6 - Play And Feed
When fishing at close range, you’re often looking for an early or late run of fish, and to make the most of a short swim you ideally need to catch several quick fish on the bounce.
To make sure that there’s a fish waiting for you next time you ship out, try and learn to feed while you are actually playing a fish. When you initially hook a fish, others in the swim will spook, but once you get back to your top kit and the hooked fish is away from the swim, you can throw some free offerings accurately on to your short swim by hand, to get the fish back for when you ship out after landing the fish.
7 - Keep It Tight
I can’t stress enough the importance of keeping your feed in a small, tight area when you’re fishing short. Especially when fishing on a shelf, fish will hear your feed enter the water, home in on the bait and quickly mop it up as it lands on the bottom.
If your hook bait is falling right among the feed, the chances are that fish will take that too, and you’ll catch them very quickly. Try and make sure you’re ultra accurate when throwing in your feed, and if you’re not accurate, use a small pole-mounted Cad Pot!
8 - Light Rigs
This tip sits alongside the tip above. My favourite shotting pattern to use on a short-pole swim is a strung-out pattern, with Stotz evenly strung in the bottom third to half of the rig depending on the depth.
Experience has taught me that carp in particular cruise into the near shelf and then dip down to feed when they hear and see bait enter and fall through the water. Presenting a hook bait that falls into the swim like the loose feed may catch you some extra fish on the drop. I like to combine the slow-falling strung-out rig with the accurate throwing mentioned above. I often throw in some feed, and then flick my rig over the top so my hook bait falls with the feed.
9 - Push The Peg
There are some days when a steady, regular feeding pattern on the short swim just doesn’t work. When this happens you can sometimes pull fish into the swim by feeding more than everyone else.
If I’m not getting any bites on the short swim going into the last 90 minutes of a match, I won’t hesitate to feed a big amount of bait with a large pole pot. You can sometimes catch two or three very big fish by doing this with baits like corn or meat, and give yourself a last-gasp weight boost in a match.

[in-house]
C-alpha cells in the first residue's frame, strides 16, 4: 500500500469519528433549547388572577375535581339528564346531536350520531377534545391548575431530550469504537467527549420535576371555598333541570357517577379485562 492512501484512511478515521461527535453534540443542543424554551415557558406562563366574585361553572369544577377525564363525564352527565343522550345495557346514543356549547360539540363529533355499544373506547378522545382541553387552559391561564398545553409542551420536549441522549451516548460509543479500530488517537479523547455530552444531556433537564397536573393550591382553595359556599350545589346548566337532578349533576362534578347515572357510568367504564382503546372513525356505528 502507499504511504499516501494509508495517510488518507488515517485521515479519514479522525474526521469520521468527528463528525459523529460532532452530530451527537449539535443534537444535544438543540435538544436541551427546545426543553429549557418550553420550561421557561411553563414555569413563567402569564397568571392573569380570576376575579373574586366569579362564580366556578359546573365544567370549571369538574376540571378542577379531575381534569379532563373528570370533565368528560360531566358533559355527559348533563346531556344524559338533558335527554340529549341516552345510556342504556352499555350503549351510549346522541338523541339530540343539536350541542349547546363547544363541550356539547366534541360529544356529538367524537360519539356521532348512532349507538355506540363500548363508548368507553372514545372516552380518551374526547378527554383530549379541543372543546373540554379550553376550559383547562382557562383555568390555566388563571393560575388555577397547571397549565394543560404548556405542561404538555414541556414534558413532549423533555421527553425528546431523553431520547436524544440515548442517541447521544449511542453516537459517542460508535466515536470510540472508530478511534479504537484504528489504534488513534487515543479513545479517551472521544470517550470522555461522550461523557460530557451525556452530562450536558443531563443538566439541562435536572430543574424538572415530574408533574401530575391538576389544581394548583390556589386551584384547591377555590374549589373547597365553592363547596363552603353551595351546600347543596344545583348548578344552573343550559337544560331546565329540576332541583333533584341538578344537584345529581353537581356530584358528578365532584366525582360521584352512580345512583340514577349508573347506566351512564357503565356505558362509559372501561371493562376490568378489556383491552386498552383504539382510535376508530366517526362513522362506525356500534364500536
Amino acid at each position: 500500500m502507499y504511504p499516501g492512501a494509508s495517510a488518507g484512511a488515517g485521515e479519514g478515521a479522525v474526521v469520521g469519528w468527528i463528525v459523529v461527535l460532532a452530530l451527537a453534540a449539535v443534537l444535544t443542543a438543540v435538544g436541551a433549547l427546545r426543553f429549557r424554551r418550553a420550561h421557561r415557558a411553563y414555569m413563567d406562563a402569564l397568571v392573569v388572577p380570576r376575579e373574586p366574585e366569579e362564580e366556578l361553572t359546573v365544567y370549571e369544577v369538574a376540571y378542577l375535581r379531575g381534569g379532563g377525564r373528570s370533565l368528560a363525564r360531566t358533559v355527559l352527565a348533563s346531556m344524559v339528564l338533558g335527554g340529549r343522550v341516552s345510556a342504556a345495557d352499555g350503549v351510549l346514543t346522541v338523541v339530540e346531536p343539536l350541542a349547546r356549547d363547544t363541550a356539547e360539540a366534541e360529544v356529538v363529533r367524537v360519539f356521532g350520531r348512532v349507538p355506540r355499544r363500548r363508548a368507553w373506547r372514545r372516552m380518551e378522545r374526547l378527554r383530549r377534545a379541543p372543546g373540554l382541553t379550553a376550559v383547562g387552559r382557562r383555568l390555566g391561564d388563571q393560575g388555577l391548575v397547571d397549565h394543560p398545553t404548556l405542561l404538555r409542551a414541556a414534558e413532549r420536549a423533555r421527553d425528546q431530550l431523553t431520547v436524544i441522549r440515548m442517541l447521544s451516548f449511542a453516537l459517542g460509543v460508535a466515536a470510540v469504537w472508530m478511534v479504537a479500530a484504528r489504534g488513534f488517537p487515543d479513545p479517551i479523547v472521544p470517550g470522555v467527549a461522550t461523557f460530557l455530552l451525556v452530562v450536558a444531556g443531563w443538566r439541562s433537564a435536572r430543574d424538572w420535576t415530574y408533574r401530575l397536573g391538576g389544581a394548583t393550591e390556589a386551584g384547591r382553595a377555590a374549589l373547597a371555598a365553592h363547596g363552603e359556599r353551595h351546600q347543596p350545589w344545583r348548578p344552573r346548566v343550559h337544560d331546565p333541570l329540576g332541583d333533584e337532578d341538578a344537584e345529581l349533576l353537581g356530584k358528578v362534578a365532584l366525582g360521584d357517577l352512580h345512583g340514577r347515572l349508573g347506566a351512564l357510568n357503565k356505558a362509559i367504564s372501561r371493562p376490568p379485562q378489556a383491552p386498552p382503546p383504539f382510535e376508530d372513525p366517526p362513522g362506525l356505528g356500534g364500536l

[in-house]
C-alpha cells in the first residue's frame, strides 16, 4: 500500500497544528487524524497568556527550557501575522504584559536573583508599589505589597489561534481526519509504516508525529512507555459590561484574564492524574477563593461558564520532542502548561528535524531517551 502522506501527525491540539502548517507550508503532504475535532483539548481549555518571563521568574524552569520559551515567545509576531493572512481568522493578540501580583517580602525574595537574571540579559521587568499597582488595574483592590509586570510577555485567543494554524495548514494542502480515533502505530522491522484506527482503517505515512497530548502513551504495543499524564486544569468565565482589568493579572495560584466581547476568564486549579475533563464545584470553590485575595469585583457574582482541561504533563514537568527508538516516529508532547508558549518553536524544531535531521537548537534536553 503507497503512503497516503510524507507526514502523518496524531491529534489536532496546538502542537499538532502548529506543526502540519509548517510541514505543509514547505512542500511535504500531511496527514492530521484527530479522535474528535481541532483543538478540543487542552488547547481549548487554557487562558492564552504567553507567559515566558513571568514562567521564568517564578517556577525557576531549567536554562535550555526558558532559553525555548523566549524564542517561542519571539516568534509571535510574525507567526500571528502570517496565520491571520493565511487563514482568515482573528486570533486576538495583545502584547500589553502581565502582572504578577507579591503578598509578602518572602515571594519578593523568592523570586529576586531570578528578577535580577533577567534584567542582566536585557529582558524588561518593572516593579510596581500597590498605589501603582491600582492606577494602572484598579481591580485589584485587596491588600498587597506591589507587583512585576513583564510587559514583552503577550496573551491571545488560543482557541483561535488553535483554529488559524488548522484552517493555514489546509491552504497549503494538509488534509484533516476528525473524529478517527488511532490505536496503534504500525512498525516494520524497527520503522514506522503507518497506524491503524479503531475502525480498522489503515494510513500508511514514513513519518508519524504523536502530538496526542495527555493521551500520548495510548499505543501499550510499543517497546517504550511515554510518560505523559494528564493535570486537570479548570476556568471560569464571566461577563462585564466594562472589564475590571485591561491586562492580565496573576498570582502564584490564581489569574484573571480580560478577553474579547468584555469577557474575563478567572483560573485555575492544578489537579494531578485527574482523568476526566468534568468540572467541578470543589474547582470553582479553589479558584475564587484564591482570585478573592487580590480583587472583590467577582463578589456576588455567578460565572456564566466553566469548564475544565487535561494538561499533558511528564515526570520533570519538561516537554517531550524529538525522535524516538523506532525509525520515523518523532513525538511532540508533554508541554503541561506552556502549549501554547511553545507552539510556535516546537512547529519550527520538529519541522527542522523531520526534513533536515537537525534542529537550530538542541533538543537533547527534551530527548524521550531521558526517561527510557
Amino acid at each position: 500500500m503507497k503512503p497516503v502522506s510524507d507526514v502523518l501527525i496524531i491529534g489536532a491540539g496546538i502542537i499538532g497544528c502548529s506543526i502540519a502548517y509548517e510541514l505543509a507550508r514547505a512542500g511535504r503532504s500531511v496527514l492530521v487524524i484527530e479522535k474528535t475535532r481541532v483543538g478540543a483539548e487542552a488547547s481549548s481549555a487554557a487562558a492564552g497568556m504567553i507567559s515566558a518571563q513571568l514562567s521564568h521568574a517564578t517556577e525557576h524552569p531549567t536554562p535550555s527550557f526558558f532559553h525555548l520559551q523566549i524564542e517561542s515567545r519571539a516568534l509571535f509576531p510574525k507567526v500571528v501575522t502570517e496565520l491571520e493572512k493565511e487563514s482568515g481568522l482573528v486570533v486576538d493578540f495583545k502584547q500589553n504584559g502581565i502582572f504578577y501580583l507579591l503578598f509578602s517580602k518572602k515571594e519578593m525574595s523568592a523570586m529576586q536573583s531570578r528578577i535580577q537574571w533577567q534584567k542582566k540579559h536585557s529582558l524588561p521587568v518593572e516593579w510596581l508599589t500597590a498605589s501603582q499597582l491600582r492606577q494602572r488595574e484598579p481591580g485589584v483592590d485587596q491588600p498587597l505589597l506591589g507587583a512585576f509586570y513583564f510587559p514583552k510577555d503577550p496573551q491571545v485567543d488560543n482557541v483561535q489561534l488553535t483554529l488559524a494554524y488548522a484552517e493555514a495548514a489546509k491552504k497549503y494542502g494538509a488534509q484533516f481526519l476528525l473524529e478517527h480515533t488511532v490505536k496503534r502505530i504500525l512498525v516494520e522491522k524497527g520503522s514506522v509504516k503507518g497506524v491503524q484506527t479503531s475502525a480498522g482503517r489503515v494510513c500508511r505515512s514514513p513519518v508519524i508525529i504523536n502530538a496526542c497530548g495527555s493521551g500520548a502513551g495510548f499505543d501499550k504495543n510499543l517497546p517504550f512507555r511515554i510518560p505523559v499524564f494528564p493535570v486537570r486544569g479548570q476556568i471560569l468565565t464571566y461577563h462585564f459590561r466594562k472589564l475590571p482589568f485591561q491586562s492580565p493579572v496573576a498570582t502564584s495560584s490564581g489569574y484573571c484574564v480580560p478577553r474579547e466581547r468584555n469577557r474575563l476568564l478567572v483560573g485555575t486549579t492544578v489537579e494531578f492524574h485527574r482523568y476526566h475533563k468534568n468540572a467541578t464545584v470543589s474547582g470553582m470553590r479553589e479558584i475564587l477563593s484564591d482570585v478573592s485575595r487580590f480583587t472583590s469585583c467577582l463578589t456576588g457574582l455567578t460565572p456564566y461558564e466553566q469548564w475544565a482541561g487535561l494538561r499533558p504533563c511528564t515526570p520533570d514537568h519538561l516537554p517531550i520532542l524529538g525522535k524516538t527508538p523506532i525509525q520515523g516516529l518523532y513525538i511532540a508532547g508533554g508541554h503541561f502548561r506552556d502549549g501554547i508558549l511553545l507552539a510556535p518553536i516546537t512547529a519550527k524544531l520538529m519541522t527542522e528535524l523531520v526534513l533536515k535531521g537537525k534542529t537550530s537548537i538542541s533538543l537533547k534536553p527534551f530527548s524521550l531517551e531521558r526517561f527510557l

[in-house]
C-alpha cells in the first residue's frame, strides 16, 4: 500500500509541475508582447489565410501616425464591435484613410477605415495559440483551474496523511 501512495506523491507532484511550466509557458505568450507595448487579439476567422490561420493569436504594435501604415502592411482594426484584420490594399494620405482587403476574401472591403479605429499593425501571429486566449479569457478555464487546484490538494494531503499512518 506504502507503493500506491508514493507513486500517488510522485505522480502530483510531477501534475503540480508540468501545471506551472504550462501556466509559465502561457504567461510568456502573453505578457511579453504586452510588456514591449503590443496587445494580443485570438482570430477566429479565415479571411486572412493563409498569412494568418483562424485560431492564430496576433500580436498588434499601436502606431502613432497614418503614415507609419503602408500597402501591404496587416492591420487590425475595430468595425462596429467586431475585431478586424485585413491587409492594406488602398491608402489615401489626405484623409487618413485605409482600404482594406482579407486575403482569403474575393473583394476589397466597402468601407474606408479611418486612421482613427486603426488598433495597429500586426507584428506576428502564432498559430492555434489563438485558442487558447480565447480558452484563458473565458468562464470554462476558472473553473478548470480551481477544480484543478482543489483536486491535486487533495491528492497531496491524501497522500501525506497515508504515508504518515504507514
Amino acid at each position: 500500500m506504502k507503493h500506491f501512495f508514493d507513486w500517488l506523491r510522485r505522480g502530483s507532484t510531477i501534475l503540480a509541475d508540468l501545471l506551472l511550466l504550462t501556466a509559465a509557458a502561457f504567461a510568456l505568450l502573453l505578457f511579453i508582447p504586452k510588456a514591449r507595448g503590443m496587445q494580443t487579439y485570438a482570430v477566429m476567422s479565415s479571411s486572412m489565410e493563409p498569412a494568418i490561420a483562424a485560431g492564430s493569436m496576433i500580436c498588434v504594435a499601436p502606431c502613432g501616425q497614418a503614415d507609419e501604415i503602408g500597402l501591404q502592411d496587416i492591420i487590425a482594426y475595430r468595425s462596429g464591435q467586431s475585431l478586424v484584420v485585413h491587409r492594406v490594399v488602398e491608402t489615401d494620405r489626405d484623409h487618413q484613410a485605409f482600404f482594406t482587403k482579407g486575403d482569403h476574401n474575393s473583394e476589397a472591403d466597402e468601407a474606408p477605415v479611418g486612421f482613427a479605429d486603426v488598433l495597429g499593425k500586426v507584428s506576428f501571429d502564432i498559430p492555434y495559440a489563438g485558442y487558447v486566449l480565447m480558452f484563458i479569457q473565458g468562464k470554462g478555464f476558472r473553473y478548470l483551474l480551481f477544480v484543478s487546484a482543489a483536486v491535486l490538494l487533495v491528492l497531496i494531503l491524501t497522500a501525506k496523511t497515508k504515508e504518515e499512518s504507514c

10 - Timing
It is very rare that you will catch on the short pole throughout a match. It’s a great method to start the match on, as there are often some fish hanging around the near shelf before the pressure of the match starting hits them.
Spending the first 20 minutes of a match on the short pole while priming your other swims will often get you off to a good start. Finally, you need to be patient later in the day too, as fish may not venture in to feed on the short pole swim until the late stages in a match.
I like to prime it throughout the day, and will wait until the last two hours to try it. If there are no fish there, don’t give up! They may arrive with 90 minutes to go, an hour to go, or even less!
At White Acres fishery, you can prime a short swim all day to catch two or three big carp on it in the final 15 minutes of a match!
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Mark Pollard reflects on a very successful trip to the Emerald Isle, and recounts his lessons learnt…
The Irish festival scene has seen a huge rise in popularity in the past few years and in turn winning over on the Emerald Isle is becoming increasingly difficult. Well, that’s the case for most, although if you’re a certain Mark Pollard it seems that winning in Ireland is about as easy as getting your hands on a pint of Guinness!
We joined him on his return from another successful visit to Ireland, where he managed to frame in five out of five festivals!
Fish To Win
A festival-winning fish? Redworms and maggot was a great hook bait for skimmers!
I would say the most important nugget of advice I could give to anyone visiting Ireland and who wants to do well is be positive. The fishing in Ireland when I was last there (for a full five weeks in September), was the best I’ve ever known it and with such good fishing on offer you have to make the most of it.
Fishing for skimmers and roach in the UK may be about fine lines and small hooks but for feeder fishing the past few weeks I’ve been using 0.14mm main line and a size 14 or 16 hook!
You also have to be quite focused on what your target weight is. On the harder sections when you only need 4 to 6kg then catching roach is a good idea and a positive pole approach can work. On sections where 10 to 15kg plus is winning then you have to go into the matches looking to catch these bigger weights; yes you can have a great day catching 8kg on the pole, but the glory lies in finding the skimmers and hybrids.
Get Your Feeding Right
The past few weeks I’ve felt that on the whole I’ve got my feeding right. I use the same tried and tested mix for every match, which consists of two parts Frenzied Hempseed groundbait, two parts Silver X Roach Original and one part brown crumb. I feel that it’s the perfect mix for both the pole and feeder, and having just one mix that you know works helps to keep things simple and allows you to concentrate on the more important aspects of your match.